RALEIGH, N.C. (AP) North Carolina lawmakers took steps Thursday to set aside a half-million dollars for the legal defense of a law limiting protections for LGBT people as a judge sought to streamline a cluster of lawsuits it has inspired.
Republican lawmakers were mapping out the end of the session, including possible changes to the law known as House Bill 2, which has attracted high-profile critics including the NBA. The session could end this weekend.
But there was no appetite to change the provision requiring transgender people to use restrooms corresponding to the sex on their birth certificate in schools, universities and many other public buildings. The law also excludes sexual orientation and gender identity from statewide anti-discrimination protections.
Article continues below ...
Pressure to change the law has come from several quarters including NBA commissioner Adam Silver, who said earlier this month that there needed to be progress on changing the law this summer to ensure the league keeps its 2017 All-Star Game in Charlotte.
The league issued a joint statement late Thursday with the Charlotte Hornets saying they were doubtful that proposed changes would go far enough.
''We have been engaged in dialogue with numerous groups at the city and state levels, but we do not endorse the version of the bill that we understand is currently before the legislature,'' the statement said.
Legislative leaders were weighing possible adjustments, while trying to determine whether there's enough support to get the legislation to Gov. Pat McCrory's desk. McCrory has urged lawmakers to repeal a provision preventing workers from using state law to sue over workplace discrimination.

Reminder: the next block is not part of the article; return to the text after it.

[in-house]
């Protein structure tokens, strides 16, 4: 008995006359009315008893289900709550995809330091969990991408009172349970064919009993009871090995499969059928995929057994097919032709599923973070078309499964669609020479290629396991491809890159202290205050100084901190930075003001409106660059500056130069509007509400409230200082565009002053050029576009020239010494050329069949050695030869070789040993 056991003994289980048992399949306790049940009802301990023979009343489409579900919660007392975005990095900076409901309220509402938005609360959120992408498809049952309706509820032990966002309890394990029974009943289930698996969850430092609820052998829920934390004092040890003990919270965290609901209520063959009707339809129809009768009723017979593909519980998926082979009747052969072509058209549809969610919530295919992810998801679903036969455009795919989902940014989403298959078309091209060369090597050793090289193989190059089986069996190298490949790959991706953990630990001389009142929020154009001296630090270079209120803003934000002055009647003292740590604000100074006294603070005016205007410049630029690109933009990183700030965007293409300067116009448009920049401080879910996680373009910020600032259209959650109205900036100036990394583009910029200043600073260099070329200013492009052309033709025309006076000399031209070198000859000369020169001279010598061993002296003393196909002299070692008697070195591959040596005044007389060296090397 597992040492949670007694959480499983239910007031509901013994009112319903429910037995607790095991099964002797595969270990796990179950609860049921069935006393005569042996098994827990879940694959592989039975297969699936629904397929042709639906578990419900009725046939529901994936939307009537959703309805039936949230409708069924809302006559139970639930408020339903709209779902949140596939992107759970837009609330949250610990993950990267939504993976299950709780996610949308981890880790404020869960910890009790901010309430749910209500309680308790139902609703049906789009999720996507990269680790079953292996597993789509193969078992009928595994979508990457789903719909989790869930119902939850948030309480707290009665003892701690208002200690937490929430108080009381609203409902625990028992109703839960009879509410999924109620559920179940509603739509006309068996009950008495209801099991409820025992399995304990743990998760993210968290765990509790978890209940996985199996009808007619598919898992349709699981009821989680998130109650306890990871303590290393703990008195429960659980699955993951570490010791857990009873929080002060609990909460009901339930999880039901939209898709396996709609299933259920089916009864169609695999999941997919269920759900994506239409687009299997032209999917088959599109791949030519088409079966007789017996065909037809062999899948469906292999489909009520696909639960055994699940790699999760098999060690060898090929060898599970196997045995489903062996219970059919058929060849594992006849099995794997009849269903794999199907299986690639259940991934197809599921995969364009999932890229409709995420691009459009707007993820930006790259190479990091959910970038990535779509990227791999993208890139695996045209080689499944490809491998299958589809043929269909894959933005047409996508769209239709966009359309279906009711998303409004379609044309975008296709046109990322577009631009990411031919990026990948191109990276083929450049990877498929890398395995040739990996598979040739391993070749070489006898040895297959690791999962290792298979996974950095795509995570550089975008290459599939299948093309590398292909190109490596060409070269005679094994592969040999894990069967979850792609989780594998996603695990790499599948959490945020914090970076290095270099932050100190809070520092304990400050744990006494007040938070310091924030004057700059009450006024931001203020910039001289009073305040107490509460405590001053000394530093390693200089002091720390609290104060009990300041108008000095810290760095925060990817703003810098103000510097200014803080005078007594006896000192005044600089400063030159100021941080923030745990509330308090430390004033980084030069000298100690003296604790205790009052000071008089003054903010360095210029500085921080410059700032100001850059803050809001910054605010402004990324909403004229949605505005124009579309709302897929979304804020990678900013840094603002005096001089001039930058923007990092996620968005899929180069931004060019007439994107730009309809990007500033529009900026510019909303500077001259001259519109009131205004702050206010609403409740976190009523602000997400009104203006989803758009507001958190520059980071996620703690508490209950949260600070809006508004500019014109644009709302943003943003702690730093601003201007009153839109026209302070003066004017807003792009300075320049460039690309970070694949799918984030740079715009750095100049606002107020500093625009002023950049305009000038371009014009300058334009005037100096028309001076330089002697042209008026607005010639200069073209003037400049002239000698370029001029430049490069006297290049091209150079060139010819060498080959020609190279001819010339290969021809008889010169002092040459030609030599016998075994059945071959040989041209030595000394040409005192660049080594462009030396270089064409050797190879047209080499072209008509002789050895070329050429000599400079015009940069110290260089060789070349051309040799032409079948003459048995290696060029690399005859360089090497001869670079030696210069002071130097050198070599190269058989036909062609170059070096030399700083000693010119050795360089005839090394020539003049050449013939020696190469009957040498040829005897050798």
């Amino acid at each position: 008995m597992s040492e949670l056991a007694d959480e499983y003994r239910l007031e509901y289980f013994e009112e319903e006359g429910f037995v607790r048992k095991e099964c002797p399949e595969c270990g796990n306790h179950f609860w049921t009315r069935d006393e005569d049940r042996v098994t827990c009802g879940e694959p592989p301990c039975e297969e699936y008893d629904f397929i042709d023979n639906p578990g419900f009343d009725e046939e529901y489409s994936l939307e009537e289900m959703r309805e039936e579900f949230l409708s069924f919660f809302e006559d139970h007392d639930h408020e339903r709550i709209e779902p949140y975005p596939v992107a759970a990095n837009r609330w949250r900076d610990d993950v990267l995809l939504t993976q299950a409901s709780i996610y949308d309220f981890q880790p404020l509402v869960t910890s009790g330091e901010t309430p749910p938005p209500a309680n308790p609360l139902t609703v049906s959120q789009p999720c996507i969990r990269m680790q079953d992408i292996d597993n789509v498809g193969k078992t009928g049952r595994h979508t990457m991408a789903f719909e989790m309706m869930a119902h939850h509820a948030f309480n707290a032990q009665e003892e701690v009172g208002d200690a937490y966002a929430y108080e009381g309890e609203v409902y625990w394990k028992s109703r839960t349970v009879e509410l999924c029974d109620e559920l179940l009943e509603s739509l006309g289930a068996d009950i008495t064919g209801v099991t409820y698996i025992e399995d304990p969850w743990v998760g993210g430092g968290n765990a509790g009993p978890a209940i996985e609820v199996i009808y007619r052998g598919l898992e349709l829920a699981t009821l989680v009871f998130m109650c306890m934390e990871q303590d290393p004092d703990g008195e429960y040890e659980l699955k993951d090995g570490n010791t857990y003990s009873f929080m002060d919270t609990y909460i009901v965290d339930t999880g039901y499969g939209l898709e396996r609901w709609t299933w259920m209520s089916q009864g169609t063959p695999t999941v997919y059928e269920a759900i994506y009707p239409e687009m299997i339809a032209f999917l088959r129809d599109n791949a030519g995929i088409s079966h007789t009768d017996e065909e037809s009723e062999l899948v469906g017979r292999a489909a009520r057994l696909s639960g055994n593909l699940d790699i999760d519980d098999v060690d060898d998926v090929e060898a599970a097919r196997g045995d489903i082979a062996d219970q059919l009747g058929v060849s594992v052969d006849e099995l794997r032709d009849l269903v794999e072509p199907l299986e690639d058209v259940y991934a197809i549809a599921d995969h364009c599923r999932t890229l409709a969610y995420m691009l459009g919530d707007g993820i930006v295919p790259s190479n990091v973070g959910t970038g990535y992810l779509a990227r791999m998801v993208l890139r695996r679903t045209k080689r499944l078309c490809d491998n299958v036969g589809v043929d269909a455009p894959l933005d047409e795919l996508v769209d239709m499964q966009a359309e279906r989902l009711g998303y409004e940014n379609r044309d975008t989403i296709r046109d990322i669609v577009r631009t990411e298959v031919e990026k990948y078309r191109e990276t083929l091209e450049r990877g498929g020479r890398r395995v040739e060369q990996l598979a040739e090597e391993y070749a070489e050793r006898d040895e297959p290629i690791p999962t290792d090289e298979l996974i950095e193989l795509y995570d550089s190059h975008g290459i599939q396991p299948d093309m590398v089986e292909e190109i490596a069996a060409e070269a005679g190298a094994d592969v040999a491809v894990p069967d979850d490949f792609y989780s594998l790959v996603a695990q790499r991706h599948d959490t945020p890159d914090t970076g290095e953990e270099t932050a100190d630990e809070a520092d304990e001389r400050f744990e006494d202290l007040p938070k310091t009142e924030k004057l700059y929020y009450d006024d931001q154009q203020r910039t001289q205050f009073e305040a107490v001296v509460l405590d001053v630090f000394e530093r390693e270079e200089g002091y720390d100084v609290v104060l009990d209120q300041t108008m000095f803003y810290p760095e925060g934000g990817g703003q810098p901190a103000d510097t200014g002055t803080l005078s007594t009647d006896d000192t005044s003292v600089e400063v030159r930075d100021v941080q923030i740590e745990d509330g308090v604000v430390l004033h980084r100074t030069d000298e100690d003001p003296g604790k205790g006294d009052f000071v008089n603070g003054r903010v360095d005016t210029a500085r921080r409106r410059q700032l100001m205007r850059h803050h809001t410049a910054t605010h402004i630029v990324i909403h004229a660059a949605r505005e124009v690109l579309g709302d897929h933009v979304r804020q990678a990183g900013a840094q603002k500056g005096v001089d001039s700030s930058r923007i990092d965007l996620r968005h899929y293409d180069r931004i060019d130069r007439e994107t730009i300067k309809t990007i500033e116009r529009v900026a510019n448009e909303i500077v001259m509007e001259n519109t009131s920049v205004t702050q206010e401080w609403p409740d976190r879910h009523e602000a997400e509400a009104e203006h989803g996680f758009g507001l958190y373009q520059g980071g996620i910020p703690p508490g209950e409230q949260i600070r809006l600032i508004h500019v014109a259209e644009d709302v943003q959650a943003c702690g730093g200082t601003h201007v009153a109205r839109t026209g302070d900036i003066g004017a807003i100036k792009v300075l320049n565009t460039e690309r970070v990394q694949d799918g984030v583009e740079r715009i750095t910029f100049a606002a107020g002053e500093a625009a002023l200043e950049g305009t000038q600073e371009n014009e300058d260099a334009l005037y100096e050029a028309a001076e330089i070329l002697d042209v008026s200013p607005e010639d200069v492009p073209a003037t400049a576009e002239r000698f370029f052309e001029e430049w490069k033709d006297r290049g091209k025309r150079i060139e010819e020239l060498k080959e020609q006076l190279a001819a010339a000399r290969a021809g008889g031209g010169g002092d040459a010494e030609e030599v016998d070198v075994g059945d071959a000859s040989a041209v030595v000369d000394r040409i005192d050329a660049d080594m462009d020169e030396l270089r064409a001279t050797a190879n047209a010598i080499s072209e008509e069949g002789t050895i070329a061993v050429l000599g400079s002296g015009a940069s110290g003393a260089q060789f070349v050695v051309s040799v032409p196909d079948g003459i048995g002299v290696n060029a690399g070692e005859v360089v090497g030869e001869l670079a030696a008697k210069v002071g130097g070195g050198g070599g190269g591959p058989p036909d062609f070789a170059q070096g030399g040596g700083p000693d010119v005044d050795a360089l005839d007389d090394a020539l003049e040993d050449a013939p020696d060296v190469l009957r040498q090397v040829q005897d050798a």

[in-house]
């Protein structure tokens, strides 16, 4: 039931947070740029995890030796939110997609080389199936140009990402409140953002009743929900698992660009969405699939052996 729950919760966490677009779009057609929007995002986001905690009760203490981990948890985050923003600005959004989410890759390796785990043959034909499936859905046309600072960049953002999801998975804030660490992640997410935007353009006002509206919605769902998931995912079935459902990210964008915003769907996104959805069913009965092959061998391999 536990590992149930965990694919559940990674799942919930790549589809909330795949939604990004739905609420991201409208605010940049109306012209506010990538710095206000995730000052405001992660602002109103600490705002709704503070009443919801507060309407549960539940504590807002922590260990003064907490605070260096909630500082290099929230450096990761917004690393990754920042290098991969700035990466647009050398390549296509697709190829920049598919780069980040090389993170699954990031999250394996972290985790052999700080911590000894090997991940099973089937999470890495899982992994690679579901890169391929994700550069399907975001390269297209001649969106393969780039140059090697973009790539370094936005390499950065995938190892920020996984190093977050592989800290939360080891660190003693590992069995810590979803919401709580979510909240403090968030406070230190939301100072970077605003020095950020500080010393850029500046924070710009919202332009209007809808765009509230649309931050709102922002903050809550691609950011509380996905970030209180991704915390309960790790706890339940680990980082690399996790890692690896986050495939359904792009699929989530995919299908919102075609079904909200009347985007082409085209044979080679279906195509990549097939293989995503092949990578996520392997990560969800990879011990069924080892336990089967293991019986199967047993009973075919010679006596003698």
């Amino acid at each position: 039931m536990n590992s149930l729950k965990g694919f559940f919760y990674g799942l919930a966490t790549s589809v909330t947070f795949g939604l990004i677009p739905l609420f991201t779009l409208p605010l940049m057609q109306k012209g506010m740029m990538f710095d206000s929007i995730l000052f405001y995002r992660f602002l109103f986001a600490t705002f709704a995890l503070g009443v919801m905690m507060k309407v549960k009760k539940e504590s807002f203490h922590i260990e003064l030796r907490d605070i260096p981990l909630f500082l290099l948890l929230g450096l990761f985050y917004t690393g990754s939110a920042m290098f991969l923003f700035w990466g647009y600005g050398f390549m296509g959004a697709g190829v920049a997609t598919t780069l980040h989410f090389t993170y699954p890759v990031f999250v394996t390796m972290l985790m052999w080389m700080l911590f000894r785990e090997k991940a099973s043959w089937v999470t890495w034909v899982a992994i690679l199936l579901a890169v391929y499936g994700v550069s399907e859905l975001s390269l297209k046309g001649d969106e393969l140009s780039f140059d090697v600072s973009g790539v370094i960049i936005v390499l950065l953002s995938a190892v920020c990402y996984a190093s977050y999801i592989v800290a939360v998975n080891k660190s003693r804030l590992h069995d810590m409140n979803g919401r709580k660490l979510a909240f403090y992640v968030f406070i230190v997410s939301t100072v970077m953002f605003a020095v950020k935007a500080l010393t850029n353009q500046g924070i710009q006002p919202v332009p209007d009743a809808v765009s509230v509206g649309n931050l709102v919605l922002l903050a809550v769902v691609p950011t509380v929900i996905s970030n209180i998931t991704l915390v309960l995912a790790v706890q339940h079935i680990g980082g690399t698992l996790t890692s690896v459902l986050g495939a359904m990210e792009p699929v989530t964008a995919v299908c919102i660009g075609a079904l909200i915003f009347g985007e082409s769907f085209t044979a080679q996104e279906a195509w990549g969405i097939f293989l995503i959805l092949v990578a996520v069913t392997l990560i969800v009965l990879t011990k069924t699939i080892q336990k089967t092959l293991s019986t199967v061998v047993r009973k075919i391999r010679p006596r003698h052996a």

''The governor has been public in what he has asked us to look at,'' House Speaker Tim Moore, R-Cleveland, said Thursday. ''We are reviewing those matters and it's just still in discussion.''
Moore confirmed other changes are being considered but he declined to elaborate.
The Senate also approved a plan to give McCrory's office $500,000 to defend the law in court, by transferring money from a disaster relief fund. The measure still must pass the House.
Entertainers including Bruce Springsteen canceled concerts to protest the law, while scores of business leaders signed a letter seeking its repeal. Rallies to support the law, meanwhile, drew thousands of conservatives to Raleigh.
Other legislators have said possible changes include increasing criminal penalties for people who commit sexual assaults in bathrooms and locker rooms. There also could be dispensations for transgender people who have undergone sex reassignment surgery but were born in the few states where the sex on a birth certificate can't be changed.
Gay rights advocates held a news conference to say nothing short of the law's repeal would suffice.
''There is only one fix for H.B. 2, and it's full and total repeal,'' said Human Rights Campaign President Chad Griffin. ''If they choose not to and Gov. McCrory and his political cronies run out the clock on this short session, they won't be able to outrun the voters of this state in November.''
McCrory discussed the law privately with Democratic legislators at the Executive Mansion.
Sen. Floyd McKissick, D-Durham, described the discussion as candid. But he said Democrats remained concerned that proposed changes don't fix fundamental problems with the law.
A spokesman for McCrory's re-election campaign, Ricky Diaz, later said in an email: ''Any Democrat standing with the Human Rights Campaign and other out-of-state liberal interest groups by refusing any compromise is attempting to drive the NBA All-Star Game from North Carolina.''
Transgender residents and the U.S. Department of Justice have challenged the law in court, while McCrory, legislative leaders and a citizen group filed lawsuits to defend it. Legislative leaders will have their own legal expenses after filing a lawsuit separate from the governor's.
Federal Judge Louise Wood Flanagan, who was overseeing lawsuits by the legislative leaders and citizens' group, on Wednesday ordered that they be sent to another federal court hearing separate challenges to the law. Her move increased the likelihood that at least four of the five cases will end up before one judge. It also denied efforts to consolidate the two cases with the lawsuit filed by McCrory before a different judge.
''The risk of inconsistent adjudication is high and the relative expense of multiple proceedings, as compared to a single proceeding, is plain,'' Flanagan wrote.